And just when things were starting to look up for Fannie Mae!

The month started out great. The giant mortgage corporation finally filed much overdue Form 10Ks with the Securities and Exchange Commission (SEC) restating earnings from 2001 through mid 2004 and erasing a huge cloud hanging over the corporation, one that nearly resulted in its being de-listed from the New York Stock Exchange.

Next it filed suit against KPMG, its former independent auditor for causing all of its accounting problems. If this suit is successful, and it will take years, it will not only result in repayment of some of the billions of dollars the restatement cost but will do much to restore Fannie's reputation (see, we told you it was their fault.)



Finally Fannie Mae announced a partial restoration of its common stock dividend. Standing at $0.52 per quarter for some time, regulator pressure forced a 50 percent cut in early 2005. Early this month Fannie increased it to 0.40 per share.

Then Monday the other shoe fell. Actually it was more like an axe. The Office of Federal Housing Enterprise Oversight revealed that it was filing civil charges against three of the Fannie Mae executives who had been asked to retire or had resigned - descriptions varied - in late 2004.

Former Chairman and Chief Executive Officer Franklin Raines, former Vice Chairman and Chief Financial Officer Timothy Howard, and former Senior Vice President and Controller Leanne G. Spencer were named as subjects of a Notice of Charges detailing harm to Fannie Mae resulting from their alleged conduct from 1998 to 2004.

OFHEO Director James B. Lockhart in a statement released by OFHEO's Office of the General Counsel on December 18 announced that "The 101 charges (filed) reveal how the individuals improperly manipulated earnings to maximize their bonuses while knowingly neglecting accounting systems and internal controls, misapplying over twenty accounting principles and misleading the regulator and the public. The Notice explains how they submitted six years of misleading and inaccurate accounting statements and inaccurate capital reports that enabled them to grow Fannie Mae in an unsafe and unsound manner. The misconduct cost the Enterprise and shareholders many billions of dollars and damaged the public trust."

The Notice of Charges alleges that the violations and conduct resulted from a pattern of malfeasance, misfeasance, nonfeasance, and misconduct and involved recklessness and was knowing and intention conduct which resulted in unjust enrichment. At the heart of the Charges is the oft-stated belief of regulators that many of the accounting "irregularities" with which Fannie Mae was charged arose out of a desire on the part of executives to manipulate results so as to trigger a generous set of bonuses tied to corporate earnings.

Ms. Spencer's name has not been heretofore prominently featured but Raines and Howard have received a lot of press. Much of the mainly bad publicity arose out of the golden parachutes the two received in return for their resignations/retirement. These came to light in December 2004 and at that time we reported that Raines would receive monthly payments of $114,393 from pension funds for the remainder of his and his surviving spouse's life and Mr. Howard would received monthly payments of $36,071 from the plan. They would also receive lifetime medical and dental coverage for themselves, their wives and underage dependents and corporation paid or reduced premiums on substantial life insurance policies.

At the time his resignation was requested, Raines held vested and exercisable options for over 1.6 million shares of Fannie Mae common stock at $5.5 million less than the actual stock value and his retirement triggered another 380,000 options of undetermined worth. Howard stood to gain $4.3 million in vested options and would receive his salary through June 30, 2007 at an estimated return of 1.7 million.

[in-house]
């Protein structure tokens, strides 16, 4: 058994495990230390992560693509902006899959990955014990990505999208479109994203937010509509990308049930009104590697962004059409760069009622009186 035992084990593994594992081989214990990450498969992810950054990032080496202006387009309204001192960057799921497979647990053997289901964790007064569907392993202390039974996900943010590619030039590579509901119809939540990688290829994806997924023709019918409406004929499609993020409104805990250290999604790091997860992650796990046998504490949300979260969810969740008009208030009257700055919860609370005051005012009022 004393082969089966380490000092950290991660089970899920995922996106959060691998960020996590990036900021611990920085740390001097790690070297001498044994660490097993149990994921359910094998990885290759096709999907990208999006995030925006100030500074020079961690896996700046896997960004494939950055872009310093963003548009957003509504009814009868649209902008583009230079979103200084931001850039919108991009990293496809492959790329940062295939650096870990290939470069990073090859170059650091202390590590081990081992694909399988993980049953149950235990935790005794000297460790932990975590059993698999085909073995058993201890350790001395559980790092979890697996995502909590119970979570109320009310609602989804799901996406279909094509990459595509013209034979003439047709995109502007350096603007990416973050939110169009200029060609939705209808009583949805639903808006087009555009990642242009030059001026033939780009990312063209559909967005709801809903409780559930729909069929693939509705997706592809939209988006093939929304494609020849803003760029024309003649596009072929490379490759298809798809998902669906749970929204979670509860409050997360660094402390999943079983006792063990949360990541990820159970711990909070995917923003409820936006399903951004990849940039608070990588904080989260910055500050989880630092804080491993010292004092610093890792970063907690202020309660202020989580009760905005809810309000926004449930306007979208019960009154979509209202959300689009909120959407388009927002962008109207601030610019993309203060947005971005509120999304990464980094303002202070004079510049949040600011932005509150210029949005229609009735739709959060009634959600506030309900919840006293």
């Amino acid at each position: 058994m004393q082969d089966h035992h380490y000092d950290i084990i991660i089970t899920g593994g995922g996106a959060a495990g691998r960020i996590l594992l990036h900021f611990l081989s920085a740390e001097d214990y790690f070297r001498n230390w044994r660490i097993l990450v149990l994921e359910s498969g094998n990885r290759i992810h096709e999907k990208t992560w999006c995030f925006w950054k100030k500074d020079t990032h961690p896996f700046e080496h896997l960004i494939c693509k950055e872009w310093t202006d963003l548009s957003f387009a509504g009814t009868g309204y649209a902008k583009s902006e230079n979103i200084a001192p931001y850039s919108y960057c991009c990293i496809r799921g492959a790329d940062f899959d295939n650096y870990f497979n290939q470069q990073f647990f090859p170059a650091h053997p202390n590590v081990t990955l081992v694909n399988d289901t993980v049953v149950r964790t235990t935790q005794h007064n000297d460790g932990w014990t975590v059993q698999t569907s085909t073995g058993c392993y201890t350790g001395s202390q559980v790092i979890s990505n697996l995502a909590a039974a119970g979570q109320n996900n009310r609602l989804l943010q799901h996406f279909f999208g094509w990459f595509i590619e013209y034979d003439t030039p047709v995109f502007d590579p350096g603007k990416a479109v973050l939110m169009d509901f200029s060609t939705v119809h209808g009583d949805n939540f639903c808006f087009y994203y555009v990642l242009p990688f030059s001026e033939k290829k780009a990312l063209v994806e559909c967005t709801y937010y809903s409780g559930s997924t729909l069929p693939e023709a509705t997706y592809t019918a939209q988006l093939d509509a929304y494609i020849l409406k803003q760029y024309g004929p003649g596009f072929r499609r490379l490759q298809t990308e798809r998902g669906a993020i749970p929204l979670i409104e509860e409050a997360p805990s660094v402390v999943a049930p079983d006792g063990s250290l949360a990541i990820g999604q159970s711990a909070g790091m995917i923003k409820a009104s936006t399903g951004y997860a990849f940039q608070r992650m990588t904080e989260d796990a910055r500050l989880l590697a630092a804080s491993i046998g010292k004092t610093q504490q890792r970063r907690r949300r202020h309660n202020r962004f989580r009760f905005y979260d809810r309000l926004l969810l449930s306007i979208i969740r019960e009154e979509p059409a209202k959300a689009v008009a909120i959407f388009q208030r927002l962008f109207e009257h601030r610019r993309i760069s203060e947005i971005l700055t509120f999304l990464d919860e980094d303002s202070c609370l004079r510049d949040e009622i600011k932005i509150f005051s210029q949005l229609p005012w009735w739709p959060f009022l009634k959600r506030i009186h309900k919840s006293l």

But the Notice of Charges makes it clear that the three may have had a lot more in their pockets than terminations benefits. The Notice claims that the three received a staggering amount of compensation from 1998 through 2004. The figures include salary and other compensation - that latter of which in the form of bonuses, Performance Share Plan Payouts, Stock Options, and Earnings per Share Challenge Grant Awards were largely tied to Fannie Mae's financial performance. In the case of Mr. Raines, he received over the six years (seven years worth of salary) a total of $91,121,011, only $6.5 million of which was salary. Mr. Howard was paid $3.5 in salary out of a total of $30.85 million in compensation. It hardly seems fair to target Ms. Spencer who received a paltry $7.3 million total; $1.67 million of which was salary.

The Notice of Charges makes 101 claims for relief for specific violations of law: 79 include Raines, 89 Howard, and 73 include Spencer. The suit seeks civil money penalties which could be in excess of $100 million and would require restitution of monies Fannie Mae paid the three, reimbursement of monies paid by Fannie to remedy the consequences of the alleged conduct, and would bar participation of the three from any business relating to Fannie Mae or Freddie Mac and restrict their employment by any other regulated financial institution.

The three are also asked to remit monies by which "they were unjustly enriched under annual and long-term incentive plans and challenge grants during the period 1998-2003 as outlined above.

While the current legal action is addressed to the three former executives and not at Fannie Mae itself, the Notice of Charges hints that the hunt is not over as "OFHEO's Office of General Counsel continues its review of the conduct of other Fannie Mae personnel mentioned in OFHEO's Special Examination."

At the time this article went to press Fannie Mae had not commented, at least through a press release or on their website, about the charges.